My Experience with Mentor Sentences

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This is a year of adjustments.  There is new leadership in our school – our principal is the same, but one of our assistant principals is new.  Plus, I’ve decided to make some changes in my classes as well.  With all of that, I’ve had a slow time getting into the groove this year.  (Hence the lack of a blog post in August!)

I read a couple of books over the summer.  Most specifically, Readicide by Kelly Gallagher, The Book Whisperer by Donalyn Miller, and Mechanically Inclined by Jeff Anderson.  These books inspired me to try new tactics this year.  The first (inspired by the Gallagher and Miller books) is to foster a culture of reading in my classroom.  I’ll tell you about that in a future post.

The second change I wanted to make (prompted by the Anderson book) was to incorporate mentor sentences as a part of grammar instruction.  I made this plan to have a theme for every day:  Mentor Sentence Monday, Tinker Tuesday, Word Day Wednesday, Three-Things Thursday, and Frivolous Friday.

Frivolous Friday just means that I can choose whatever I want to do that day – whatever my kids and I need at the end of the week.  Grammar review, free reading time, writing instruction, or just a continuation of what we’ve been doing the rest of the week.

On Three-Things Thursday, students have a three-question assignment.  Usually it’s a review of things we’ve covered up to that point in the week, but sometimes I’ll ask about the kids’ free-read books, or I’ll ask a question that prepares them to think about something we’re about to cover in class.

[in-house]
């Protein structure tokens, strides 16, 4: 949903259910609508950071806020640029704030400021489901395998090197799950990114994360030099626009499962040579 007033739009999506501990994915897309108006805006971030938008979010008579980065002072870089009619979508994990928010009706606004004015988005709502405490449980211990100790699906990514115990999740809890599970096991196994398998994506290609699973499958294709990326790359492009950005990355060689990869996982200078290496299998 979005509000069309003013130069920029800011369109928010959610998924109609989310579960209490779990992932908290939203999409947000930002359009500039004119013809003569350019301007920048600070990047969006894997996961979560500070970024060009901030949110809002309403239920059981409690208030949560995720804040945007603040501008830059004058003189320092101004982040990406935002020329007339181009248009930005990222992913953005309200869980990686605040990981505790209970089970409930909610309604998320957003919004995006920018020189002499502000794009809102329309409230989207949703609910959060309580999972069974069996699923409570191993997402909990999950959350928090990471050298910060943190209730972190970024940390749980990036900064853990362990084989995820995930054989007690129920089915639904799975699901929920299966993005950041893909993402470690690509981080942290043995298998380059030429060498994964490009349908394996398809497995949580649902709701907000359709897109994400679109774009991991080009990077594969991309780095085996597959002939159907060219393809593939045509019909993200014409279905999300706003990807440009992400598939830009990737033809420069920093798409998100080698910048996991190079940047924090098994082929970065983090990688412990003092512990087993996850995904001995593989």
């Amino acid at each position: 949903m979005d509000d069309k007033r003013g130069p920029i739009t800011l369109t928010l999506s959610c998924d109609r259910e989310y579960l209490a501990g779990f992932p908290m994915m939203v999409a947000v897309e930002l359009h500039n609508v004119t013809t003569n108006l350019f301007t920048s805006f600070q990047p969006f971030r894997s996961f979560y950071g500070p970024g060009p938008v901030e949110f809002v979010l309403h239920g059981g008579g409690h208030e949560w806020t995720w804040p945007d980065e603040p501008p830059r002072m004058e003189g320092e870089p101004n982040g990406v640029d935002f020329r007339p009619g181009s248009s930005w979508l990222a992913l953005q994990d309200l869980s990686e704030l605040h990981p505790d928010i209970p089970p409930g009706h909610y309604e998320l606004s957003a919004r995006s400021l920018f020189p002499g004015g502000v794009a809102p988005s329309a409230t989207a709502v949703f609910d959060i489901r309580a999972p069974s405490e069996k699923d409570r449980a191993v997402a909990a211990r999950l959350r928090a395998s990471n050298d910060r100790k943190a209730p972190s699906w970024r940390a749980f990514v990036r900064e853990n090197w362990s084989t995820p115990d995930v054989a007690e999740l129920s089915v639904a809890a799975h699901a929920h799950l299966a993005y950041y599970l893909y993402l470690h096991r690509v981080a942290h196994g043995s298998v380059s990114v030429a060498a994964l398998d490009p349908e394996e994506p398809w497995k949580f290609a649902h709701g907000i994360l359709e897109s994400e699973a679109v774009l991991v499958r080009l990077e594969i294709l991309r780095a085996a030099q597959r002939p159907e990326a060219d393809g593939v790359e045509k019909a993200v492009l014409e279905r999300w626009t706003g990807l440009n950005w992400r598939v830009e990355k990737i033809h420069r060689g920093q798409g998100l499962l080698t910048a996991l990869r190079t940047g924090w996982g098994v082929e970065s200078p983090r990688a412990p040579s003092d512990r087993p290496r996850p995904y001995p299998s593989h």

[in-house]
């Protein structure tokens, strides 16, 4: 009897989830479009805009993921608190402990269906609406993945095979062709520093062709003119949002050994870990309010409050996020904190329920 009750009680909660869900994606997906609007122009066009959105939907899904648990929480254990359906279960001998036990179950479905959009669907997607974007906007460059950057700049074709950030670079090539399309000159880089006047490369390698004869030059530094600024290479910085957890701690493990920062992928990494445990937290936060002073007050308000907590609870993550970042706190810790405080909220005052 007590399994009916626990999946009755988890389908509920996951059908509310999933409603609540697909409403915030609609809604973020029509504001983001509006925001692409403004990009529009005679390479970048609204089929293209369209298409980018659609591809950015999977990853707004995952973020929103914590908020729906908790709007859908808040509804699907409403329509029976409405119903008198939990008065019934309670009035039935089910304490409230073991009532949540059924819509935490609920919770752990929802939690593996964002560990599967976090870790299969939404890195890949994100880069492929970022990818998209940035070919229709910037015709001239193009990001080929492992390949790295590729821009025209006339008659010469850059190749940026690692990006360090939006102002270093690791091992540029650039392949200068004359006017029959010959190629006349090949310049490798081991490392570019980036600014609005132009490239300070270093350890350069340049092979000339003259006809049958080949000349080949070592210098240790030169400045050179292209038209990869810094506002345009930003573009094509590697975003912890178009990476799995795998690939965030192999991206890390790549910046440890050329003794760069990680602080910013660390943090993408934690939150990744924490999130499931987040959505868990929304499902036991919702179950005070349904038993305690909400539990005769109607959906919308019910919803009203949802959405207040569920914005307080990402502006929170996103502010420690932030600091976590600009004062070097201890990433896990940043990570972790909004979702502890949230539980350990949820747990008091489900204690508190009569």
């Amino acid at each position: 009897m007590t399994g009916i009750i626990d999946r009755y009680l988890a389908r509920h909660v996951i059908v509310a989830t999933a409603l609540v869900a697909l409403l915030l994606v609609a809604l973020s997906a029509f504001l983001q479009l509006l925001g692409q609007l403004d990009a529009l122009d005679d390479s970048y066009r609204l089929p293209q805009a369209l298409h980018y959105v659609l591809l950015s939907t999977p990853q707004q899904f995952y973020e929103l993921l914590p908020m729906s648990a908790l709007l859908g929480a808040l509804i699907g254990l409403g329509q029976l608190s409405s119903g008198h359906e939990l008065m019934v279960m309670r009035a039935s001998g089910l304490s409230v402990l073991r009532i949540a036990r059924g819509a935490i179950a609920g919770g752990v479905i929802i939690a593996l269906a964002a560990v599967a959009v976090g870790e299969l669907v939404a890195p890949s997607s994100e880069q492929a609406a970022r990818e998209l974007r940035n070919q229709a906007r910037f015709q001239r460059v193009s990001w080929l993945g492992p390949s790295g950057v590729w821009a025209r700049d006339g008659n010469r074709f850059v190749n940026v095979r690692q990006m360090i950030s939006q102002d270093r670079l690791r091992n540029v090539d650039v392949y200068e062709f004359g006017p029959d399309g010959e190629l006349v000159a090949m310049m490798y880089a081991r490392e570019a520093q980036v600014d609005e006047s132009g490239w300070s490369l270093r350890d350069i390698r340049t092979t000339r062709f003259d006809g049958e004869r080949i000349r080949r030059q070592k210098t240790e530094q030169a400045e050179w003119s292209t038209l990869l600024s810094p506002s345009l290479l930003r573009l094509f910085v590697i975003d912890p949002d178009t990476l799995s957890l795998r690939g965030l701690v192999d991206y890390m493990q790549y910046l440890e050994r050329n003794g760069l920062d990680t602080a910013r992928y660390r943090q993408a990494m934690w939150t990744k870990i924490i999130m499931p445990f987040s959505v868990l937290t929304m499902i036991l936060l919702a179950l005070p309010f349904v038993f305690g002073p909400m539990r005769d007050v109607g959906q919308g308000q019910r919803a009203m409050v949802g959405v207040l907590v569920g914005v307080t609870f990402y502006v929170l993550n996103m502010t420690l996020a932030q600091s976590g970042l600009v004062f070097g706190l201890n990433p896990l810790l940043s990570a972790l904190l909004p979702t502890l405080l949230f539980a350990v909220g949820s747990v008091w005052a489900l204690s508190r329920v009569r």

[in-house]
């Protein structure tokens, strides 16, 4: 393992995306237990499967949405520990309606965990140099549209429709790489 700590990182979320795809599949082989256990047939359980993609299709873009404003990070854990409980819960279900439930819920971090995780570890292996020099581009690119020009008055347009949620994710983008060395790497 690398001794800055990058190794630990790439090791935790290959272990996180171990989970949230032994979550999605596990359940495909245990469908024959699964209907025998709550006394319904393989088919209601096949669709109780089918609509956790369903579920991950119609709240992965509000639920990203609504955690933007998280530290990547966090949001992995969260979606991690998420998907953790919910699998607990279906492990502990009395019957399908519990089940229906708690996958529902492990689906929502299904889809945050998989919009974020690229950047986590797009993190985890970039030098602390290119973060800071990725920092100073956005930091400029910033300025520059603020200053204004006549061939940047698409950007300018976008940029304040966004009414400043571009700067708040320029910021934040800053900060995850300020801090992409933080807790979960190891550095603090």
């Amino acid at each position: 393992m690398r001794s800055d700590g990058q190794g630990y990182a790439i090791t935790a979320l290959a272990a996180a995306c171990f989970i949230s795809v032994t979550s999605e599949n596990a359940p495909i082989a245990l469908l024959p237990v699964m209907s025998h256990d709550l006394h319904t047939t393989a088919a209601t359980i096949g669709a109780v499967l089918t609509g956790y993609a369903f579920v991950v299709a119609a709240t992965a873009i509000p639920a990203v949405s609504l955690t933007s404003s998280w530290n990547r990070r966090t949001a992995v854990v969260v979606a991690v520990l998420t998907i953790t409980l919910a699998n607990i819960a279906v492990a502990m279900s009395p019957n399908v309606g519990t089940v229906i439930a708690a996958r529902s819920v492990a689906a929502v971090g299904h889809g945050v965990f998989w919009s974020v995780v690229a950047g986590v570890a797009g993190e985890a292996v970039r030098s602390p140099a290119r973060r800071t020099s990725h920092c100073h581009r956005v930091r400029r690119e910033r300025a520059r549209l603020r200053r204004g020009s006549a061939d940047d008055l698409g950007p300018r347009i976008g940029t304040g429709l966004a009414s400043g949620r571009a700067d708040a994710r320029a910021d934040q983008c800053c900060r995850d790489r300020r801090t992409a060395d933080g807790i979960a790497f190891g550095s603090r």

Word Day Wednesday is a continuation of what I’ve been doing for a number of years.  My honors classes have always had vocabulary lessons on Wednesdays – one of them actually named it Word Day Wednesday – and I started structured vocabulary with my regular 7th and 8th grade classes last year.  I don’t love the way I do it, but I was changing too many other things to change that this year.

Mentor Sentence Monday is where I would present students with a well-written sentence that exemplified the grammatical concept I wanted to teach that week.  The idea is that instead of a poorly-written sentence that kids had to correct, the Mentor Sentence is a good example to imitate.  I’d look through the books or stories we’re reading in each class to find the sentences, so that the sentences were authentic for kids.  I had students write the Mentor Sentence in their notebooks, and then we’d break it down with the grammar I wanted to teach – subject verb agreement with compound subjects or inverted sentences, for example.  Then on Tinker Tuesday, we’d tinker with the sentences – change them in some way to make them more personal to the students, or just make an improvement, but keep the same basic sentence structure.